Out of sight but not out of mind: The families of Ukrainian POWs wait for news

EuroActiv Politico News

Ukrainian intelligence said on Wednesday that 144 Ukrainian officers and soldiers were returned home from Russian captivity in exchange for Russian prisoners — the largest swap since the Kremlin’s invasion on February 24.

That number includes 95 soldiers who had defended the Azovstal steelworks in the southern city of Mariupol.

That’s a huge relief to their families, but most of the relatives of the 3,500 Ukrainian troops who surrendered in Azovstal and other pockets near Mariupol remain in the dark about the soldiers’ fates, and there’s growing anger that Kyiv authorities aren’t doing enough to get them back.

“When I say that I have information about his whereabouts, all they have to say is that we should hold our tongues for the publicity may hurt them. They advise me not to say anything to anyone and just sit and wait — sooner or later he will be exchanged,” said Karina Mkrtchian, whose brother, a military anesthesiologist she preferred not to identify by name, was captured in April after being surrounded for weeks in Mariupol’s Ilyich Steel and Iron Works factory.

Only a few prisoners have been in touch by phone. The families’ communications with Ukrainian authorities are mainly limited to public promises that they’re working to bring the POWs home. Russian officials aren’t saying much — raising worries that the prisoners will be put on trial.

Serhiy Volynskyi was the public face of the Ukrainian troops who spent weeks fighting off Russian attacks on Mariupol’s Azovstal steel plant before surrendering on May 20. He’s now being held in Moscow’s Lefortovo prison, according to TASS, where he and fellow prisoners are being investigated by Russian authorities. 

Before the surrender, Volynskyi called on world leaders, the pope, Turkish President Recep Tayyip Erdoğan and even Tesla chief Elon Musk to save the Ukrainian garrison.

“Before he ended up at Azovstal, Serhiy was an absolutely non-public person,” said his sister Natalia Kharko. “I think that the marines and other units in the steel plant understood that they didn’t have the resources to try to solve the problem. So they tried to use every means possible to save the lives and health of the soldiers.”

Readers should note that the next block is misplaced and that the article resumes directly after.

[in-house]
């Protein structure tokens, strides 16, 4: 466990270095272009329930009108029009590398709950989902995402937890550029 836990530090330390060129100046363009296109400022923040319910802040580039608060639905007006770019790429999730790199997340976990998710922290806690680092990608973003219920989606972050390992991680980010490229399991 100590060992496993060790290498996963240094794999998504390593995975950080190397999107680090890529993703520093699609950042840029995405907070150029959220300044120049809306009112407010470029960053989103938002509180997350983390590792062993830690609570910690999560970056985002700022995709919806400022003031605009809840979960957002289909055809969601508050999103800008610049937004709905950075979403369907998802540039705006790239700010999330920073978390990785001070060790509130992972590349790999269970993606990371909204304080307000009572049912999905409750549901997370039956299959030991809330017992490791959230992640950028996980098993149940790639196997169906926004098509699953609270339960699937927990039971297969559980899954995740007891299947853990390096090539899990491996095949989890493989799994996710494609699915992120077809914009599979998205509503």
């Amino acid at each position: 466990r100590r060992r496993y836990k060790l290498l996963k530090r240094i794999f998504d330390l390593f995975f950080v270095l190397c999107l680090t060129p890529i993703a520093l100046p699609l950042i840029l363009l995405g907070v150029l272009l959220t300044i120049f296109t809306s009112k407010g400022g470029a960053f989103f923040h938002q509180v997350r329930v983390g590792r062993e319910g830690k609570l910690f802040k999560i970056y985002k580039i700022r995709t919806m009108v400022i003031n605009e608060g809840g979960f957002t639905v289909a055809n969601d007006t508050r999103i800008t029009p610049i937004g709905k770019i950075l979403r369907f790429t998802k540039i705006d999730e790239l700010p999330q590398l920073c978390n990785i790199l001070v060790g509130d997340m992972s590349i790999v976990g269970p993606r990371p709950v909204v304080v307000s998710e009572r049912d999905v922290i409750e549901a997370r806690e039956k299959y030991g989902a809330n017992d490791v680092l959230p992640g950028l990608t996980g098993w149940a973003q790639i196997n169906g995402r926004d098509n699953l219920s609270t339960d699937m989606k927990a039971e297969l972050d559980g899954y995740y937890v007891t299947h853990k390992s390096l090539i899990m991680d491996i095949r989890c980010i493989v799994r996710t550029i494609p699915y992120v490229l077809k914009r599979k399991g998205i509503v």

Kharko learned about her brother’s apparent transfer to Moscow from Russian media. “I still have no [official] information about his whereabouts,” she said.

Natalia Zarytska, the wife of Bohdan, a soldier with the Azov Regiment whose surname she did not want to be disclosed for security reasons, last communicated with her husband on May 17.

“Four days after his departure from Azovstal, I received a call back from Geneva, from the [International Committee of the Red Cross] and was informed that they recorded his exit from the plant,” she said. “Where he was sent, under what conditions he is being kept, whether there are representatives of the ICRC with them — none of these questions were answered to me.”

Since then, she has not heard anything official about her husband from either Russia or Ukraine.

The Ukrainian government says it is negotiating with Moscow to get the prisoners back — a process conducted by the nation’s military intelligence agency. The agency refused to comment for this story.

“The negotiation process has a lot of secret moments, and we — the relatives — get no information from intelligence,” Kharko said. “We understand that such things cannot be solved quickly. But we hope that they can get our guys back as soon as possible. … They lived through hell at Azovstal. Now they are still fighting for their lives.”  

Publicly, even Ukraine’s President Volodymyr Zelenskyy is cagey about the status of the POWs.

“It’s a very complicated issue. Many details cannot be revealed,” he said last week.

He added that Kyiv is counting on the assistance of other nations and international organizations in talks with Moscow. “We involve our partners in this process as much as possible: the Red Cross, the United Nations, several states that have certain influence on the aggressor country.” 

In captivity, Mkrtchian’s brother managed to send her one handwritten letter, which he asked to make public. At the end of May, they had one short telephone conversation.

“In the letter he wrote about humanity … about the wounded. My brother is afraid that they could die in captivity. There are very many of them,” Mkrtchian said. 

Zarytska is now the head of an association of the relatives of Ukrainian soldiers who surrendered at Azovstal. She says she trusts the Ukrainian authorities, and that she believes they are doing everything in their power so “our husbands can return from captivity as soon as possible.”

“Communication [with the authorities] exists. I was informed that my husband is on the lists of prisoners of war. But I know nothing about his future fate. And there is no connection with him,” she added. 

“But I believe that light defeats the darkness, that our soldiers will endure and come home.”